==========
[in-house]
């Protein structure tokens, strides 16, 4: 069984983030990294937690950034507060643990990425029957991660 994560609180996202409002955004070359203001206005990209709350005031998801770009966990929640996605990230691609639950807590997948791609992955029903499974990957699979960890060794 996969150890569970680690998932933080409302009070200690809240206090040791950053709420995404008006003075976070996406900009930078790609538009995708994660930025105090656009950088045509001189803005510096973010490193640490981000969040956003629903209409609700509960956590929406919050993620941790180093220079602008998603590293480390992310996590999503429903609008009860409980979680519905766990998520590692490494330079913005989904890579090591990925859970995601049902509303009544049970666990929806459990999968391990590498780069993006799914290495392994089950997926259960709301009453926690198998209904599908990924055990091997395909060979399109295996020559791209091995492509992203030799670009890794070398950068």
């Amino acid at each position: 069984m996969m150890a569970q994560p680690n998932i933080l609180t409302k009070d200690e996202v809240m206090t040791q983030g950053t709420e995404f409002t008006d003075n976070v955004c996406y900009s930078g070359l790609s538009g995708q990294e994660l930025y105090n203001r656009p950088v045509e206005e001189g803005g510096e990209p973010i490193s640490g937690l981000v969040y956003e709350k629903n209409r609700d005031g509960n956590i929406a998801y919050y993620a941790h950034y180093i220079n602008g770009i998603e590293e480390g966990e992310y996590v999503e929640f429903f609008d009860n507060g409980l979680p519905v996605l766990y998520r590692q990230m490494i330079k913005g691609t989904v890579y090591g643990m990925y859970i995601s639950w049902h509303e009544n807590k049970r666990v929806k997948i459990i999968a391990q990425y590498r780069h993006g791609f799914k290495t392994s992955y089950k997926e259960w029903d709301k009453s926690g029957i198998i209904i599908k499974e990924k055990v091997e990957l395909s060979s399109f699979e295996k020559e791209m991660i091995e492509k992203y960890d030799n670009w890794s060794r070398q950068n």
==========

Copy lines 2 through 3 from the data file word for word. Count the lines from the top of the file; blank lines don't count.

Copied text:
């Protein structure tokens, strides 16, 4: 069984983030990294937690950034507060643990990425029957991660 994560609180996202409002955004070359203001206005990209709350005031998801770009966990929640996605990230691609639950807590997948791609992955029903499974990957699979960890060794 996969150890569970680690998932933080409302009070200690809240206090040791950053709420995404008006003075976070996406900009930078790609538009995708994660930025105090656009950088045509001189803005510096973010490193640490981000969040956003629903209409609700509960956590929406919050993620941790180093220079602008998603590293480390992310996590999503429903609008009860409980979680519905766990998520590692490494330079913005989904890579090591990925859970995601049902509303009544049970666990929806459990999968391990590498780069993006799914290495392994089950997926259960709301009453926690198998209904599908990924055990091997395909060979399109295996020559791209091995492509992203030799670009890794070398950068």
């Amino acid at each position: 069984m996969m150890a569970q994560p680690n998932i933080l609180t409302k009070d200690e996202v809240m206090t040791q983030g950053t709420e995404f409002t008006d003075n976070v955004c996406y900009s930078g070359l790609s538009g995708q990294e994660l930025y105090n203001r656009p950088v045509e206005e001189g803005g510096e990209p973010i490193s640490g937690l981000v969040y956003e709350k629903n209409r609700d005031g509960n956590i929406a998801y919050y993620a941790h950034y180093i220079n602008g770009i998603e590293e480390g966990e992310y996590v999503e929640f429903f609008d009860n507060g409980l979680p519905v996605l766990y998520r590692q990230m490494i330079k913005g691609t989904v890579y090591g643990m990925y859970i995601s639950w049902h509303e009544n807590k049970r666990v929806k997948i459990i999968a391990q990425y590498r780069h993006g791609f799914k290495t392994s992955y089950k997926e259960w029903d709301k009453s926690g029957i198998i209904i599908k499974e990924k055990v091997e990957l395909s060979s399109f699979e295996k020559e791209m991660i091995e492509k992203y960890d030799n670009w890794s060794r070398q950068n």